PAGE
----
The workplace can contribute to positive mental health. Work provides income, daily structure and routine, a sense of identity, purpose and accomplishment. In fact, the Mental Health Commission of Canada says that 

“The workplace can be a strong contributor to mental wellbeing, giving people the opportunity to feel productive and achieve their potential.”

However, if you have a mental health condition, or suspect you might, you may find it difficult to perform certain job tasks and symptoms may make things more challenging. Suffering silently and pushing through may be your style but this approach can create new difficulties. If symptoms are affecting you at work, you may find yourself making errors, avoiding key activities, alienating others or working long hours to make up for a decrease in your usual work efficiency.

There are supports available that may help you remain healthy and productive at work.

Mental Health Commission of Canada

Consider your health

  • If you are struggling, be sure to have a full medical check-up to find out what may be causing these changes and if any treatment is required.
  • Take part in employee wellness initiatives if they are available to you. Some companies provide access to such resources as in-house exercise facilities, meditation or stress management classes.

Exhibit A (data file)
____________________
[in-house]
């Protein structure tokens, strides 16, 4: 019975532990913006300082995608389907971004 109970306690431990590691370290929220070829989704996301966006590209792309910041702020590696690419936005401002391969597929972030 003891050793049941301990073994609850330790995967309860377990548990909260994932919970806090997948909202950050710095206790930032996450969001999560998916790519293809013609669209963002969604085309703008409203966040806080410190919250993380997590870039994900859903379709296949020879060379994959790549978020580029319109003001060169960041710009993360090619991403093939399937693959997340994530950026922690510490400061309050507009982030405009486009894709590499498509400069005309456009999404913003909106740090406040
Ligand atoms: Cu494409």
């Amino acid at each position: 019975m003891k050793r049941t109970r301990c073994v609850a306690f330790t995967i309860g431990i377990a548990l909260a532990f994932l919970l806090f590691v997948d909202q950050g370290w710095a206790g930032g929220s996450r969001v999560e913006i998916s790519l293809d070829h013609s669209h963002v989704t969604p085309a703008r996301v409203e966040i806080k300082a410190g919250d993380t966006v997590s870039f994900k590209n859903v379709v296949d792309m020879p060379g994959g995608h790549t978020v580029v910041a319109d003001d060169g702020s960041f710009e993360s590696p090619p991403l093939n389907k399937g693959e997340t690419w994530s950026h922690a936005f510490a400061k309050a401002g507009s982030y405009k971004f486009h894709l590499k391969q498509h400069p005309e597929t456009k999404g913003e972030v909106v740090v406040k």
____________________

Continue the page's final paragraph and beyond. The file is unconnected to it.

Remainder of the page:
• If available, access your company’s Employee and Family Assistance Program (EFAP) for confidential brief and solution focused therapies that may help to target the issues you are facing, on and/or off the job.
  • Reach out to community services which provide support specific to your situation.
  • Try self-help strategies. You may wish to try this free resource called Antidepressant Skills at Work: Dealing with Mood Problems in the Workplace. It has been specifically designed by the Centre for Applied Research in Mental Health and Addiction and BC Mental Health and Addiction Services to help you address depressive symptoms at work.

Consider your needs

Sometimes challenges occur when we are not properly equipped to perform the job, and changes to process or duties may become more difficult if you are dealing with an underlying health condition.

Take stock. Do you have everything you need to understand and perform your job?

  • Do you have the necessary tools?
  • Do you have the appropriate training?
  • Do you understand the expectations of your job role?
  • Do you have the right amount of time to complete tasks?

Talk to your supervisor or manager.

  • Ask questions
  • Explain your concerns
  • Ask for help